Natural gas, Spratlys issue top agenda of Aquino, Bolkiah
BANDAR SERI BEGAWAN—Natural gas exploration and the South China Sea dispute were on top of the agenda when President Aquino and Brunei’s Sultan Haji Hassanal Bolkiah met here on Wednesday, as the sultanate received the Philippine president in full royal regalia.
The two countries also signed separate five-year memoranda of understanding to promote cooperation and encourage greater private sector participation in developing shipping, tourism, agriculture and sports.
Speaking about the Spratlys dispute in a briefing at the Rizqun Hotel here, Communications Secretary Herminio Coloma said Aquino sought oil-rich Brunei’s help in developing natural gas infrastructure in the Philippines.
“The President invited Brunei to look at the development of infrastructure for natural gas so that this can be used as the main fuel for transport in the Philippines. The two leaders agreed that a working group will be formed in order to flesh out the implementation of the agreement,” said Coloma.
From his two-hour flight from Manila, Aquino arrived aboard a Rolls Royce at the Istana Nurul Iman, the royal residence, at 11 a.m. on Wednesday and was welcomed by a royal gun salute.
Bolkiah, the rest of the royal family, Brunei ministers and members of the diplomatic corps lined the palace’s main hallway to welcome Aquino.
The Philippine delegation brought a dozen boxes of ice cream in different flavors, a royal favorite, as a gift to Bolkiah, according to embassy officials.
During bilateral talks, the two leaders “expressed a desire to maintain peace and stability in area through multilateral dialogue with claimant countries,” Coloma said.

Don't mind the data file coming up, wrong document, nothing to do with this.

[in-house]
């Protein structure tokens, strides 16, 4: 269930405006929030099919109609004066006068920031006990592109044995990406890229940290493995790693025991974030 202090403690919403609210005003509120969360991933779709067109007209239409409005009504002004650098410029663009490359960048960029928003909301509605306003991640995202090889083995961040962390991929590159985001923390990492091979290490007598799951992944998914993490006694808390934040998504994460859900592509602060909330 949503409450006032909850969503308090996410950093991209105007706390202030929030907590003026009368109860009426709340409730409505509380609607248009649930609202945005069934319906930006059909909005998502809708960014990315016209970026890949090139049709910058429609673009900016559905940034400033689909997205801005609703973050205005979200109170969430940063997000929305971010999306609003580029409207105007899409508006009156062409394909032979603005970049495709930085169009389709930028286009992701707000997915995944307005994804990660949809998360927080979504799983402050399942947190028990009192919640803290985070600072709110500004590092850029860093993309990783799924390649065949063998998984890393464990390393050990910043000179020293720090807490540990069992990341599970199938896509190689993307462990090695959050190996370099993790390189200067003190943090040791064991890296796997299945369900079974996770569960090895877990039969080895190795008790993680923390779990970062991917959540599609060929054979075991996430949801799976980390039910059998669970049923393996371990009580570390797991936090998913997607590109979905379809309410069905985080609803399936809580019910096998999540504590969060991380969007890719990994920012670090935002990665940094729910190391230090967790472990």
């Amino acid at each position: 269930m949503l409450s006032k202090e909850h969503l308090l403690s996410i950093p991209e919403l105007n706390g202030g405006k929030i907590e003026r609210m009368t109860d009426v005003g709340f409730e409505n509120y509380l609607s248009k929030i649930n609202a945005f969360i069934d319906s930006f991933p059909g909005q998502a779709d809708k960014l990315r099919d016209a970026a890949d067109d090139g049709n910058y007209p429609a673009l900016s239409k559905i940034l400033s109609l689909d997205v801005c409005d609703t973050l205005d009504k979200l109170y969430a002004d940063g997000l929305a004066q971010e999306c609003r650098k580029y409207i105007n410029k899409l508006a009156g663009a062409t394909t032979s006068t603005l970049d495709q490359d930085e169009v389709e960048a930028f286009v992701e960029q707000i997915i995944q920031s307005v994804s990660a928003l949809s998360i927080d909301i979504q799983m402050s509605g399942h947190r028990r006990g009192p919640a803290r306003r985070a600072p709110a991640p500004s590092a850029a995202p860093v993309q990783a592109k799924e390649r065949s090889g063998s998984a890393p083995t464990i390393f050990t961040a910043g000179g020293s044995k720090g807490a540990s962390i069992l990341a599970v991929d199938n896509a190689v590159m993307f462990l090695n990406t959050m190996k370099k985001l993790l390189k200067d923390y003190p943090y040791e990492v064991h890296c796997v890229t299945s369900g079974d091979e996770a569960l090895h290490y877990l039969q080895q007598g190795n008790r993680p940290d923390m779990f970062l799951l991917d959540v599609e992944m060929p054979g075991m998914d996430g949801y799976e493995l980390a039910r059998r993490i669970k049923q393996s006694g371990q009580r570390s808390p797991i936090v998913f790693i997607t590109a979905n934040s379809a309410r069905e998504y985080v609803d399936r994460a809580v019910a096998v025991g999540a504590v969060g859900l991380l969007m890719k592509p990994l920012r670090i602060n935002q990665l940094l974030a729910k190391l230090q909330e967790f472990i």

“During talks, the Sultan also said that it’s best to have good relations with China. Two leaders have repeatedly [emphasized] the need for peaceful approaches and peaceful solutions,” Coloma said.
Brunei and the Philippines both have partial claims to the Spratlys, a resource-rich group of islands in the South China Sea. China, Vietnam and Malaysia also claim ownership of the islands in part or as a whole.
Aquino recently discussed the Spratlys issue with Chinese defense minister Liang Guanglie when the latter visited the Philippines two weeks ago. He warned that an “arms race” might ensue between the two nations if China continued to provoke the Philippines through military movement in the islands.
“The concept that the two leaders discussed is multilateral dialogue, participated in by ASEAN and all claimant countries and China in the spirit of cooperation. If the objective is peace and stability, the stance being taken by the sultan is to engage in multilateral talks,” said Coloma.
Asked if Aquino mentioned recent incidents between China and the Philippines in the Kalaayan group of islands, Coloma said: “The President alluded to certain challenges in the area, but that did not constitute a lengthy discussion.”
“The President simply told the sultan that, recently, there had been some developments in some area, that leads us to be more purposive and determined in seeking peaceful cooperation and dialogue,” said Coloma.
Aquino also invited Bolkiah to visit the Philippines to inaugurate a learning center and a grand mosque built through Brunei funding in Cotabato City, Coloma said.
The President also expressed gratitude for Brunei’s participation in the international monitoring team keeping watch on peace talks between the Philippine government and the Moro Islamic Liberation Front.
Aquino also met with the Filipino community in Brunei Wednesday afternoon, recalling his first visit in the country 23 years ago during the presidency of his late mother, President Corazon Aquino.
Some 18,000 Filipinos work in Brunei, among them engineers, teachers and service workers.
Subscribe to INQUIRER PLUS to get access to The Philippine Daily Inquirer & other 70+ titles, share up to 5 gadgets, listen to the news, download as early as 4am & share articles on social media. Call 896 6000.